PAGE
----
City of Phoenix pays $800,000 to settle 2 more police misconduct cases

The city of Phoenix will make two more payments to settle the lawsuits filed against its police department.

The Phoenix City Council voted to approve the agreements Wednesday afternoon. Between the two cases, the city will pay $800,000.

It’s not the largest sum the city has paid in recent memory to settle a case involving the conduct of Phoenix police officers. In November, the city paid $5 million to settle a lawsuit in the death of Muhammad Muhaymin, a black man who died during an arrest. Over the years, the amount of money the city has paid out in police settlements has run into the tens of millions.

One of the cases, which the council voted to resolve on Wednesday, was a lawsuit brought by the family of Ekom Udofia, a black man shot dead by officers as he approached them while holding a BB gun. He was 33 years old.

The city settled that case for $250,000, after the council agreed to a 6-2 vote. Conservative members Jim Waring and Sal DiCiccio opposed without explaining their votes.

click to enlarge A Phoenix Police Department vehicle.  - PONDE ASHES

A Phoenix Police Department vehicle.

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The second case, Canney vs. City of Phoenix, was introduced in 2019 by the family of Dawn Bestenlehner, who was hit and killed by a man driving a stolen U-Haul truck while running from a Phoenix police officer. The officer, Justin Gillett, had conducted the high-speed chase down 31st Avenue without his hazard lights and siren on, in violation of department policy, attorneys argued in legal pleadings.

A crash ensued, killing Bestenlehner, who was standing on the sidewalk waiting for a ride home from work. Lawyers for his surviving parents and children filed a wrongful death lawsuit the following year. The city settled that case for $550,000.

The council unanimously approved the settlement in the Bestenlehner case.

A spokesman for the city of Phoenix declined to comment Wednesday after the vote. The city “has nothing additional to add,” spokesman Dan Wilson said.

A settlement in the Udofia case ends the legal battle over the shooting, which at the time had sparked protests.

A year after his death, Udofia’s parents sued the city, claiming that officers’ “negligence” had resulted in an unnecessary shooting. They “beat Ekom and negligently caused his death,” the lawyers wrote in the complaint.

Udofia, who grew up in Scottsdale, was a former NFL player and is remembered by family and friends as a “gentle giant.” However, he had battled mental illness and, on the night of his death, he was wandering the street, appearing dazed and jumping on passing cars, according to a person he called 911.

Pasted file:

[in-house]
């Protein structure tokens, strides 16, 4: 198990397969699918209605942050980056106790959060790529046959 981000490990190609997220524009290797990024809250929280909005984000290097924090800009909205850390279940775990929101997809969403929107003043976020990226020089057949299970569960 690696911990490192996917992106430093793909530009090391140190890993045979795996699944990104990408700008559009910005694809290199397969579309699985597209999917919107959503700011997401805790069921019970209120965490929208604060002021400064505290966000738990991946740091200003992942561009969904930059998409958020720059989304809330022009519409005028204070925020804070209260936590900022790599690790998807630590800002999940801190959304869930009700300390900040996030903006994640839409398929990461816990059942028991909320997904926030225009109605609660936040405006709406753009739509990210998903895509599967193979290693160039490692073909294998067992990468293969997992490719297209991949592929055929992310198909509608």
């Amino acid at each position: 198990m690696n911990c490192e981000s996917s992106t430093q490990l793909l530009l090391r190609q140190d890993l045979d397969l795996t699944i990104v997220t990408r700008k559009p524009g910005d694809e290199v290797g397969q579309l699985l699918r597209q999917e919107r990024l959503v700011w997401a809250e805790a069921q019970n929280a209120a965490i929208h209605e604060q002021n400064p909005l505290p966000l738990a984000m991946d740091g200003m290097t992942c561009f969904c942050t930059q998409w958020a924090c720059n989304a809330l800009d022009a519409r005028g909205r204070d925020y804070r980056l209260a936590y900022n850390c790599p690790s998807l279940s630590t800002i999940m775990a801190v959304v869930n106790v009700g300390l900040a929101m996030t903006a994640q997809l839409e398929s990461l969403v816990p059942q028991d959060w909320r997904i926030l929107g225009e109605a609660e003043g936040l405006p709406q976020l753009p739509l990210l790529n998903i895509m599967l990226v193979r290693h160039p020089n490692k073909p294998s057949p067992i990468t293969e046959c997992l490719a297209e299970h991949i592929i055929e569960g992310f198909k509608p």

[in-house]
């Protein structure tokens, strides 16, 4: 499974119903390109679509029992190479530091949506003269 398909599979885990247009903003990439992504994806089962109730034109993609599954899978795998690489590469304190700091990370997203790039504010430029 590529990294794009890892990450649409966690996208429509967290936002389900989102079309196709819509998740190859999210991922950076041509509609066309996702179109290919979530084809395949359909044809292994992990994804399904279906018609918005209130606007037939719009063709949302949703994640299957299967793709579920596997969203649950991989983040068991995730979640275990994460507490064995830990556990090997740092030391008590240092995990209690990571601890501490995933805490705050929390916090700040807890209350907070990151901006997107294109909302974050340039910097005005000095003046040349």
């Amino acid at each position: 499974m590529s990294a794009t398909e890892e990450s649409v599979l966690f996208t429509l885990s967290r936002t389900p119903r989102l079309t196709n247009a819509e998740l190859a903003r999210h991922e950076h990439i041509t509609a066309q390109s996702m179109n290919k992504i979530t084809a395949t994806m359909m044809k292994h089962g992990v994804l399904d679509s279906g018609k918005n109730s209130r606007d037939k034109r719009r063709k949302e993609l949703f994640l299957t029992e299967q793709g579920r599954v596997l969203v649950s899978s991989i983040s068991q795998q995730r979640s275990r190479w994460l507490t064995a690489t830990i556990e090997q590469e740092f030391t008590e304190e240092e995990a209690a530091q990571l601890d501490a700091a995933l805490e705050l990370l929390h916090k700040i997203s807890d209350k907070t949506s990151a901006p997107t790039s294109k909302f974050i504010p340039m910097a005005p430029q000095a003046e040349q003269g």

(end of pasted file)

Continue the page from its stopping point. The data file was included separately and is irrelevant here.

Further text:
When officers arrived, according to body camera footage that captured most of what led up to the shooting, Udofia did not obey orders to drop the gun. He also did not appear to point the gun at the officers. Instead, he walked slowly toward them, the BB gun dangling from his left hand. However, the quality of the footage makes it difficult to be sure what happened, and the officers involved say they believed the gun was real and said they feared for their lives.

After six initial shots, as Udofia approached, the officers continued to fire at him, even as he lay on the ground. As Udofia lay in the street, the officers fired live bullets at her again and then fired other projectiles at her, including pepper balls and stun bags. Finally, a police dog was thrown on him, which dragged him across the asphalt.

It is not clear if the officers involved were disciplined. New Times has submitted a request for those records, but it has been pending for more than two months with no response. All of the officers remain on the force, according to the most recent city records.

Lawyers for the Udofia family did not immediately respond to inquiries from New Times on Wednesday, but Roger Riviere, the lead attorney in the Bestenlehner case, said the settlement vindicated his family.

“Dawn was loved by her family,” Riviere said. New Times. The agreement, he said, “gives them some closure” and was “finally an acknowledgment from the city that one of the officers did not comply with the city’s pursuit procedures.”

The officer involved was suspended as a result of what happened, albeit for less than a week, Riviere said. In 2020, he took medical retirement and left the force, city records show. Riviere said he was in his thirties when he left.

The Phoenix Police Department is currently facing an investigation by the US Department of Justice for its use of force, including for high-profile deaths like Muhaymin’s.

The Justice Department investigation will be yet another legal expense for a city that, like Wednesday, regularly pays large sums to resolve complaints about its policing practices. According to an ABC15 report earlier this month, the city has hired top attorney Michael Bromwich to represent them during the course of the investigation, at a rate of between $550 and $700 an hour.

Phoenix Police Chief Jeri Williams announced this month that she plans to retire, after leading the force for nearly six years. The city is now looking for an interim chief specifically to lead the department through the upcoming investigation.

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